Oh How Sweep It Is, Yankees Stunned

New York Mets fans have had little to be excited about this season. The team has already suffered two six-game losing streaks and been amongst the three worst teams in Major League Baseball at the lowest points of its downward spiral. Ike Davis, Ruben Tejada and Dillon Gee, once considered part of the team’s core, have all been, and still are, on the brink of getting sent down to the minors in Las Vegas.

No one would have bet on the Mets sweeping the New York Yankees in Queens and the Bronx. Anyone who did is filthy rich.

My friend and I met in Harlem before the final game of the Subway Series on May 30, decked out in Mets jerseys and caps. Only a few Yankees fans heckled us and vowed that their team would not get swept; the rest seemed oblivious there was even a game. Even people who are not Yankees fans and do not watch baseball at all wear the cap due to its popularity; only actual Mets fans wear their team’s cap. We bought four-dollar brooms on Lexington Avenue and brought them onto the 4 train and into the Bronx. We literally swept the entrance and provoked the Yankees faithful with corny banters. A few snickered and cursed at us, but for the most part they treated us like peasants to a king. You should care if an opposing team comes to your house with such blatant disrespect, but they were too cool for school. The few that responded just boasted their 27 championship rings and higher standing in their division.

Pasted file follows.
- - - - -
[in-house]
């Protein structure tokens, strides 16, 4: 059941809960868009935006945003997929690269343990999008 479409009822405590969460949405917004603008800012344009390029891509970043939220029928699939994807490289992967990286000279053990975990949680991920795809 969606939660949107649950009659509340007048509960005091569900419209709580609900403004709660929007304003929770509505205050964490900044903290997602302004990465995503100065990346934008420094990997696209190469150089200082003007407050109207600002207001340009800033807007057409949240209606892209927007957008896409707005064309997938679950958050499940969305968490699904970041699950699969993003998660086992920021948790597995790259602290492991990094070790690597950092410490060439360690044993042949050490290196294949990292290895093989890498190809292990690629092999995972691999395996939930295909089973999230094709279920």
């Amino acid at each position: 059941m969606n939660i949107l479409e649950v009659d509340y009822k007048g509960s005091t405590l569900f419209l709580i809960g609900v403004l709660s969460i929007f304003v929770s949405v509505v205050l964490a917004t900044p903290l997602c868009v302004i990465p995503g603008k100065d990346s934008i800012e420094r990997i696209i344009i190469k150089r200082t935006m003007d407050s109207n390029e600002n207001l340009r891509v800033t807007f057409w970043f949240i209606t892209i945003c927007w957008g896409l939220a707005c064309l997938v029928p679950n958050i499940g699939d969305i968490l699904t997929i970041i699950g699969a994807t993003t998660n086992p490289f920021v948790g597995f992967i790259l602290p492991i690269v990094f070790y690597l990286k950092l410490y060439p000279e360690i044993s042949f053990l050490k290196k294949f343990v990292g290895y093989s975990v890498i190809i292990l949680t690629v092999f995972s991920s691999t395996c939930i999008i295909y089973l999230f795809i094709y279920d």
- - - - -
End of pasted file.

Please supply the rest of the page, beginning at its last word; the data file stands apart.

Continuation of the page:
True fans root for their team regardless of the standings and time of the baseball season. The Yankees trailed the entire game on May 30, yet some people left during the ninth inning, when their team still had a chance. Some barely even paid attention to the game or left the stadium before the sixth inning. I sat through the entire game last season when Johan Santana got lit up one week after his no-hitter. “If they don’t win it’s a shame,” says the classic “Take Me Out to the Ball Game” song. Only sore losers flaunt their team’s history but do not accept in a gracious. I acknowledge when other teams outplay us, which is often. If you are gregarious when your team is winning you also have to die hard for them during rough stretches.